"author:affiliated_with:institution" : {
             "format" : {"name": "csv", "delimiter": " "},
             "data" : ["edges/affiliated_with-part1.csv", "edges/affiliated_with-part2.csv"]
        "paper:cites:paper" : {
             "format" : {"name": "csv", "delimiter": " "},
             "data" : ["edges/cites-part1.csv", "edges/cites-part2.csv"]
   "node_data" : {
        "paper": {       # node type
             "feat": {   # feature key
                 "format": {"name": "numpy"},
                 "data": ["node_data/paper-feat-part1.npy", "node_data/paper-feat-part2.npy"]
             "label": {   # feature key
                 "format": {"name": "numpy"},
                 "data": ["node_data/paper-label-part1.npy", "node_data/paper-label-part2.npy"]
             "year": {   # feature key
                 "format": {"name": "numpy"},
                 "data": ["node_data/paper-year-part1.npy", "node_data/paper-year-part2.npy"]
   "edge_data" : {}  # MAG240M-LSC does not have edge features

There are three parts in metadata.json:

  • Graph schema information and chunk sizes, e.g., "node_type" , "num_nodes_per_chunk", etc.

  • Edge index data under key "edges".

  • Node/edge feature data under keys "node_data" and "edge_data".

The edge index files contain edges in the form of node ID pairs:

# writes-part1.csv
0 0
0 1
0 20
0 29
0 1203


In general, a chunked graph data folder just needs a metadata.json and a bunch of data files. The folder structure in the MAG240M-LSC example is not a strict requirement as long as metadata.json contains valid file paths.

metadata.json top-level keys:

  • graph_name: String. Unique name used by dgl.distributed.DistGraph to load graph.

  • node_type: List of string. Node type names.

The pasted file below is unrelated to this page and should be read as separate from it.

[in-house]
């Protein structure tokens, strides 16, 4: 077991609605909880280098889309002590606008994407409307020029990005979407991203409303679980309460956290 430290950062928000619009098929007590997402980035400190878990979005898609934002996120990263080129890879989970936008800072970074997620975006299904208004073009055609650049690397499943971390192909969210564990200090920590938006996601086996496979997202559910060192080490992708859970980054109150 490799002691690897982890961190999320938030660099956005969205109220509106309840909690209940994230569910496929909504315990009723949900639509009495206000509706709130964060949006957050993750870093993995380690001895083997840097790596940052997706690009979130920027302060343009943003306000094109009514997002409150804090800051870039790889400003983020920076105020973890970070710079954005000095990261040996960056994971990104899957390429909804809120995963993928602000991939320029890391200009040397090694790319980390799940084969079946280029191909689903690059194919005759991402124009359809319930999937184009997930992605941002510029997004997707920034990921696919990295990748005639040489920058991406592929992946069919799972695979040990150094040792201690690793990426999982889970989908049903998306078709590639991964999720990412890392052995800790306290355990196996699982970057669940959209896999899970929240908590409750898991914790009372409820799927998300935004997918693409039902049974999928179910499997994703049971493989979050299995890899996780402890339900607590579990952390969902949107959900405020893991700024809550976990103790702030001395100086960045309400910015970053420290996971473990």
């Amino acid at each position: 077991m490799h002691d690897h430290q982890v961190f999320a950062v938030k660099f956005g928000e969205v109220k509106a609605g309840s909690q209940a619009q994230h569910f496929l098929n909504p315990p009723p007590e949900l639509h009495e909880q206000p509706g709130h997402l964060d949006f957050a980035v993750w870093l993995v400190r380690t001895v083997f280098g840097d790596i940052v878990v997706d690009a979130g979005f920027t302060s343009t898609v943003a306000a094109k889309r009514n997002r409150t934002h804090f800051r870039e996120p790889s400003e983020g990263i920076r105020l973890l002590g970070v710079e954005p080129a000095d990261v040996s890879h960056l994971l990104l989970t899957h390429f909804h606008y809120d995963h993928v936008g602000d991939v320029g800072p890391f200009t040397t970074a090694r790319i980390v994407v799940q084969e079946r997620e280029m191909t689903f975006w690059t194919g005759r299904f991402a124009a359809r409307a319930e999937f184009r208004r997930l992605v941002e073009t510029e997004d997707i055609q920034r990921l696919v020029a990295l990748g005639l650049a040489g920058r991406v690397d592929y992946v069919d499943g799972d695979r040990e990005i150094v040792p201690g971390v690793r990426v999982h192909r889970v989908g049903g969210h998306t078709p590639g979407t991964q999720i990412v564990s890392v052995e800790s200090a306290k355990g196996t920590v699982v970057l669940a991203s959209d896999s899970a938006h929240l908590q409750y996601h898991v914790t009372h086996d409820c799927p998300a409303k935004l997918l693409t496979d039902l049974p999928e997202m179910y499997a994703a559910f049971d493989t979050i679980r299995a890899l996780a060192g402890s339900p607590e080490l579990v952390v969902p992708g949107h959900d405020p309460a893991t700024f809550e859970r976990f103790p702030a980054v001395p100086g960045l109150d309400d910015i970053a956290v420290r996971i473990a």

• num_nodes_per_chunk: List of list of integer. For graphs with \(T\) node types stored in \(P\) chunks, the value contains \(T\) integer lists. Each list contains \(P\) integers, which specify the number of nodes in each chunk.

  • edge_type: List of string. Edge type names in the form of <source node type>:<relation>:<destination node type>.

  • num_edges_per_chunk: List of list of integer. For graphs with \(R\) edge types stored in \(P\) chunks, the value contains \(R\) integer lists. Each list contains \(P\) integers, which specify the number of edges in each chunk.

  • edges: Dict of ChunkFileSpec. Edge index files. Dictionary keys are edge type names in the form of <source node type>:<relation>:<destination node type>.

  • node_data: Dict of ChunkFileSpec. Data files that store node attributes could have arbitrary number of files regardless of num_parts. Dictionary keys are node type names.

  • edge_data: Dict of ChunkFileSpec. Data files that store edge attributes could have arbitrary number of files regardless of num_parts. Dictionary keys are edge type names in the form of <source node type>:<relation>:<destination node type>.

ChunkFileSpec has two keys:

  • format: File format. Depending on the format name, users can configure more details about how to parse each data file.

    • "csv": CSV file. Use the delimiter key to specify delimiter in use.

    • "numpy": NumPy array binary file created by numpy.save().

    • "parquet": parquet table binary file created by pyarrow.parquet.write_table().

  • data: List of string. File path to each data chunk. Support absolute path.

Tips for making chunked graph data

Depending on the raw data, the implementation could include:

  • Construct graphs out of non-structured data such as texts or tabular data.

  • Augment or transform the input graph struture or features. E.g., adding reverse or self-loop edges, normalizing features, etc.